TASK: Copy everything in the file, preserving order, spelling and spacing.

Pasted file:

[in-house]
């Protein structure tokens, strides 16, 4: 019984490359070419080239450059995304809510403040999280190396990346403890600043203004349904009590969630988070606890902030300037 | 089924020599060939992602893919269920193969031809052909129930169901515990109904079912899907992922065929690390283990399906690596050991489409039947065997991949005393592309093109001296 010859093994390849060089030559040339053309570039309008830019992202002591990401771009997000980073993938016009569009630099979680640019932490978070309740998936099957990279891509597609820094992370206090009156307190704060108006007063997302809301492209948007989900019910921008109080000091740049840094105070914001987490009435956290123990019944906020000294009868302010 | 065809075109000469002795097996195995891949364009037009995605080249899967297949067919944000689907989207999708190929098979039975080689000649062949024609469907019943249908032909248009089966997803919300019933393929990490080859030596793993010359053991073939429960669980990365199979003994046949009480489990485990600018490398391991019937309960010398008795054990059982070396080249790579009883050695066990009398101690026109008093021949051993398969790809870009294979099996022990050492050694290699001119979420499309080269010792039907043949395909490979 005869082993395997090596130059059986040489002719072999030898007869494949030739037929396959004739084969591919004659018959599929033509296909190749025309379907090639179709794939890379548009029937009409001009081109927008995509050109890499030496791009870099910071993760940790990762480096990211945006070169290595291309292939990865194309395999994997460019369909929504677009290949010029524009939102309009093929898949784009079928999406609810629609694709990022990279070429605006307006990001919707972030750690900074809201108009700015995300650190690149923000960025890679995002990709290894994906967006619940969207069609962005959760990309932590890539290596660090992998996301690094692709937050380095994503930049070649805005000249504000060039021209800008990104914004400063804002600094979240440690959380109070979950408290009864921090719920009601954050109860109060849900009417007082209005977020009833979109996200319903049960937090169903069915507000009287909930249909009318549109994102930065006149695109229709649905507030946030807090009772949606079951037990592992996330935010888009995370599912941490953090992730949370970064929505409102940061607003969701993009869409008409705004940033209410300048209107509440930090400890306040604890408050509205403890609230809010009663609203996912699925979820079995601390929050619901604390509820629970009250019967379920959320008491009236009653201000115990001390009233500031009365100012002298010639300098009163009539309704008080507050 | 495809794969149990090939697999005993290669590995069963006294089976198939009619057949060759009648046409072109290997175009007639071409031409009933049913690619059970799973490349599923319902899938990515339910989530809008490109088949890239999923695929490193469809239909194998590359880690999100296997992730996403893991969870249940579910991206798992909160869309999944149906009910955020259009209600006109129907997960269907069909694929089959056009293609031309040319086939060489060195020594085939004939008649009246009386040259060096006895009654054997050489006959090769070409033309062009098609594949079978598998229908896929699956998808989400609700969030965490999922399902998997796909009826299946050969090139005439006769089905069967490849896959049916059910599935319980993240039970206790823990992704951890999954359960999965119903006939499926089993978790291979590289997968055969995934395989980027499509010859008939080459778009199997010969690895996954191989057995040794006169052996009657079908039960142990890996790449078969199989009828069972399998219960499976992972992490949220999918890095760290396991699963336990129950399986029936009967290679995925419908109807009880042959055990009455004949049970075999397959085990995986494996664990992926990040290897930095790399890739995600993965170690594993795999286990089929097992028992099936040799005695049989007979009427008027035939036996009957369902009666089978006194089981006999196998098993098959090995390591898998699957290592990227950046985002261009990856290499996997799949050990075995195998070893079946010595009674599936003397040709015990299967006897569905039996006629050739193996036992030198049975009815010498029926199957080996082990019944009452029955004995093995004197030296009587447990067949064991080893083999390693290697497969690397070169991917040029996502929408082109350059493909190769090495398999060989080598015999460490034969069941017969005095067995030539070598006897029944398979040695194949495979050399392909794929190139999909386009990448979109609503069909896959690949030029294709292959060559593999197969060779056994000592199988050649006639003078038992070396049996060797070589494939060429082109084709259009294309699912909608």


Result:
[in-house]
């Protein structure tokens, strides 16, 4: 019984490359070419080239450059995304809510403040999280190396990346403890600043203004349904009590969630988070606890902030300037 | 089924020599060939992602893919269920193969031809052909129930169901515990109904079912899907992922065929690390283990399906690596050991489409039947065997991949005393592309093109001296 010859093994390849060089030559040339053309570039309008830019992202002591990401771009997000980073993938016009569009630099979680640019932490978070309740998936099957990279891509597609820094992370206090009156307190704060108006007063997302809301492209948007989900019910921008109080000091740049840094105070914001987490009435956290123990019944906020000294009868302010 | 065809075109000469002795097996195995891949364009037009995605080249899967297949067919944000689907989207999708190929098979039975080689000649062949024609469907019943249908032909248009089966997803919300019933393929990490080859030596793993010359053991073939429960669980990365199979003994046949009480489990485990600018490398391991019937309960010398008795054990059982070396080249790579009883050695066990009398101690026109008093021949051993398969790809870009294979099996022990050492050694290699001119979420499309080269010792039907043949395909490979 005869082993395997090596130059059986040489002719072999030898007869494949030739037929396959004739084969591919004659018959599929033509296909190749025309379907090639179709794939890379548009029937009409001009081109927008995509050109890499030496791009870099910071993760940790990762480096990211945006070169290595291309292939990865194309395999994997460019369909929504677009290949010029524009939102309009093929898949784009079928999406609810629609694709990022990279070429605006307006990001919707972030750690900074809201108009700015995300650190690149923000960025890679995002990709290894994906967006619940969207069609962005959760990309932590890539290596660090992998996301690094692709937050380095994503930049070649805005000249504000060039021209800008990104914004400063804002600094979240440690959380109070979950408290009864921090719920009601954050109860109060849900009417007082209005977020009833979109996200319903049960937090169903069915507000009287909930249909009318549109994102930065006149695109229709649905507030946030807090009772949606079951037990592992996330935010888009995370599912941490953090992730949370970064929505409102940061607003969701993009869409008409705004940033209410300048209107509440930090400890306040604890408050509205403890609230809010009663609203996912699925979820079995601390929050619901604390509820629970009250019967379920959320008491009236009653201000115990001390009233500031009365100012002298010639300098009163009539309704008080507050 | 495809794969149990090939697999005993290669590995069963006294089976198939009619057949060759009648046409072109290997175009007639071409031409009933049913690619059970799973490349599923319902899938990515339910989530809008490109088949890239999923695929490193469809239909194998590359880690999100296997992730996403893991969870249940579910991206798992909160869309999944149906009910955020259009209600006109129907997960269907069909694929089959056009293609031309040319086939060489060195020594085939004939008649009246009386040259060096006895009654054997050489006959090769070409033309062009098609594949079978598998229908896929699956998808989400609700969030965490999922399902998997796909009826299946050969090139005439006769089905069967490849896959049916059910599935319980993240039970206790823990992704951890999954359960999965119903006939499926089993978790291979590289997968055969995934395989980027499509010859008939080459778009199997010969690895996954191989057995040794006169052996009657079908039960142990890996790449078969199989009828069972399998219960499976992972992490949220999918890095760290396991699963336990129950399986029936009967290679995925419908109807009880042959055990009455004949049970075999397959085990995986494996664990992926990040290897930095790399890739995600993965170690594993795999286990089929097992028992099936040799005695049989007979009427008027035939036996009957369902009666089978006194089981006999196998098993098959090995390591898998699957290592990227950046985002261009990856290499996997799949050990075995195998070893079946010595009674599936003397040709015990299967006897569905039996006629050739193996036992030198049975009815010498029926199957080996082990019944009452029955004995093995004197030296009587447990067949064991080893083999390693290697497969690397070169991917040029996502929408082109350059493909190769090495398999060989080598015999460490034969069941017969005095067995030539070598006897029944398979040695194949495979050399392909794929190139999909386009990448979109609503069909896959690949030029294709292959060559593999197969060779056994000592199988050649006639003078038992070396049996060797070589494939060429082109084709259009294309699912909608």